European bioinformatics market projected to hit $720 million by 2011

LONDON—Sales of bioinformatics tools in Europe hit $310 million in 2004 and are forecast to more than double to $720 million by 2011.

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Proteomics tools expected to lead the way with a 14 percent compound annual growth rate
LONDON—Sales of bioinformatics tools in Europe hit $310 million in 2004 and are forecast to more than double to $720 million by 2011. This, according to the recently released market report "Bioinformatics in European Drug Discovery Market", from market research company Frost & Sullivan.
At an estimated compound annual growth rate (CAGR) of 14.4 per cent from 2004 to 2011, proteomics is expected to have the highest growth potential within the European bioinformatics market. While the information manipulation segment will maintain its current revenue contribution levels—about 40 percent—to the overall market until 2011, the genomics software tools segment is likely to exhibit low growth.
Despite projections of strong growth, challenges are persisting in the market. Even as companies have achieved the leap to mainstream acceptance of bioinformatics solutions, the general perception is that currently available bioinformatics tools are restricted for use to only specialised end user groups.
"With the tools not as user-friendly as they are required to be, the critical need is to facilitate their transfer from trained users to those performing the actual research on the workbench, " says Frost & Sullivan Industry Analyst Raghavendra Chitta. "In the long run, if the tools are put in the hands of the actual users, the entire user base will increase, making it an attractive proposition for the bioinformatics companies."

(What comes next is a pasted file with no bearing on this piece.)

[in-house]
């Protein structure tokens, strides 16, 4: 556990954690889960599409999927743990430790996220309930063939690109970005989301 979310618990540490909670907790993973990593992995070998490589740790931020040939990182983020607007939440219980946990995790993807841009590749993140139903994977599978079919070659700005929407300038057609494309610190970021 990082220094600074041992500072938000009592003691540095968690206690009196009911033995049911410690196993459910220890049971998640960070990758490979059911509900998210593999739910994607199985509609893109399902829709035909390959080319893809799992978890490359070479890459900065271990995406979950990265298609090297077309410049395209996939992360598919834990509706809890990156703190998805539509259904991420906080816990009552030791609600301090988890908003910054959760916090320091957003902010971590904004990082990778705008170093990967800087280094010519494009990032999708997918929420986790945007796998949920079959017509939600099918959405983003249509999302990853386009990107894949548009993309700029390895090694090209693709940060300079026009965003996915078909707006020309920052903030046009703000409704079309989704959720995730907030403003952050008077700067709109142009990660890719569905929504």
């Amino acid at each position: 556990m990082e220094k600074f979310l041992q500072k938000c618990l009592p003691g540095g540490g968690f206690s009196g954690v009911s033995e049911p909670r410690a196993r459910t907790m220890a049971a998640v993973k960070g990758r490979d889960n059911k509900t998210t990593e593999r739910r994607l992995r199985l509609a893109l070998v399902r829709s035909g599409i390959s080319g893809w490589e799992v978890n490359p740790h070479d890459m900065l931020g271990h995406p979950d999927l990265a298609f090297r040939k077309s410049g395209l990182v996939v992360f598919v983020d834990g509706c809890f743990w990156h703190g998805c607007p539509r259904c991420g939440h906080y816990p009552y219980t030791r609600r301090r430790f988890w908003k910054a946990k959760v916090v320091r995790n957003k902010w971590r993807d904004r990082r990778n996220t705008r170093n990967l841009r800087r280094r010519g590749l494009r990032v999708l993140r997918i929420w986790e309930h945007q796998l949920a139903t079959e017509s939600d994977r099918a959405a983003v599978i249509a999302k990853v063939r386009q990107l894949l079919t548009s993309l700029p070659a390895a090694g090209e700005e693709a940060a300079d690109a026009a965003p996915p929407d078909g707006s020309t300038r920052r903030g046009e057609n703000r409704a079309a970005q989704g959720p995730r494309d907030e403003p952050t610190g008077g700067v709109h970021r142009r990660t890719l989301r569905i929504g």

Similar to the worldwide bioinformatics market, the European market is highly fragmented, featuring both local and global providers, the report notes. Large pharma companies typically account for 65 percent of total R&D expenditure but have less than 30 percent of drugs in the pipeline. On the other hand, smaller biotech companies account for just 30 percent of total R&D spending, but lay claim to nearly 60 percent of the total drugs in the pipeline. All of which has changed the market dynamics for bioinformatics companies.
Despite the challenges, Frost & Sullivan reports a number of factors contributing to the sector's growth. Efforts to effectively manage the flood of genetic and protein data being generated, the pressing need to boost drug research productivity together with solid government support, are driving the European bioinformatics industry.
With the quantity of genetic and protein data reaching petabytes (quadrillion bytes), scientists are finding it increasingly difficult to collect and analyze all this data. At the same time, the limited value of stand-alone data sets has triggered the search for tools that can help study disparate data in the same conceptual framework. Moreover, high-throughput systems are significantly augmenting the yield of promising compounds. Accordingly, bioinformatics, which fulfils these multiple needs, is growing in appeal.
Dwindling drug pipelines, the lack of potential blockbuster drugs and the anticipated patent expirations of existing drugs are compelling the pharmaceutical industry to develop tools that increase drug research productivity, accelerate the drug discovery process and reduce R&D expenditures. In the short term, bioinformatics will establish itself as a vibrant segment in the total drug discovery tools market, with competition set to intensify as profitability levels rise.
Governments of European countries, such as Germany and the United Kingdom, have taken initiatives to promote the benefits of bioinformatics. They have also increased their overall R&D investments, which is likely to have a positive impact on the growth rate of the European bioinformatics market.
For more information on this and other market reports from Frost & Sullivan, visit or contact Katja Feick at

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